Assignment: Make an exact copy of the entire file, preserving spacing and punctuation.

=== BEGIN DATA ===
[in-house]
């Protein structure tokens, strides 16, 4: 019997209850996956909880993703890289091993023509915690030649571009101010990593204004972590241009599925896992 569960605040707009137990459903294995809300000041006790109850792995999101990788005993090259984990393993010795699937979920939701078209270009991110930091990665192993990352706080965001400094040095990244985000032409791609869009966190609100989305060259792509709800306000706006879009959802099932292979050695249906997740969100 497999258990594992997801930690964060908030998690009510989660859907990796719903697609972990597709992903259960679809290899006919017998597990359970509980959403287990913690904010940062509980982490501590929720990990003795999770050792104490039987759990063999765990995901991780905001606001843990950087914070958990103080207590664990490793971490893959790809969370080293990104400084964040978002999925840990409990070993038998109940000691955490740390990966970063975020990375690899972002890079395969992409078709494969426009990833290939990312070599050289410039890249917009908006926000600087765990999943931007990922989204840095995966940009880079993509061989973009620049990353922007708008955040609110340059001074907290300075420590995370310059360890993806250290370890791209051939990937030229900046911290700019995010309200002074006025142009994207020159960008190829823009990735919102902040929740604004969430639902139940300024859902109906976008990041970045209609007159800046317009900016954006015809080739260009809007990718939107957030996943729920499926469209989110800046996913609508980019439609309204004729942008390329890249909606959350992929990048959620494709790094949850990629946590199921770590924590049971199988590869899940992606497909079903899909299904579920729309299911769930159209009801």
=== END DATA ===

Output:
[in-house]
């Protein structure tokens, strides 16, 4: 019997209850996956909880993703890289091993023509915690030649571009101010990593204004972590241009599925896992 569960605040707009137990459903294995809300000041006790109850792995999101990788005993090259984990393993010795699937979920939701078209270009991110930091990665192993990352706080965001400094040095990244985000032409791609869009966190609100989305060259792509709800306000706006879009959802099932292979050695249906997740969100 497999258990594992997801930690964060908030998690009510989660859907990796719903697609972990597709992903259960679809290899006919017998597990359970509980959403287990913690904010940062509980982490501590929720990990003795999770050792104490039987759990063999765990995901991780905001606001843990950087914070958990103080207590664990490793971490893959790809969370080293990104400084964040978002999925840990409990070993038998109940000691955490740390990966970063975020990375690899972002890079395969992409078709494969426009990833290939990312070599050289410039890249917009908006926000600087765990999943931007990922989204840095995966940009880079993509061989973009620049990353922007708008955040609110340059001074907290300075420590995370310059360890993806250290370890791209051939990937030229900046911290700019995010309200002074006025142009994207020159960008190829823009990735919102902040929740604004969430639902139940300024859902109906976008990041970045209609007159800046317009900016954006015809080739260009809007990718939107957030996943729920499926469209989110800046996913609508980019439609309204004729942008390329890249909606959350992929990048959620494709790094949850990629946590199921770590924590049971199988590869899940992606497909079903899909299904579920729309299911769930159209009801």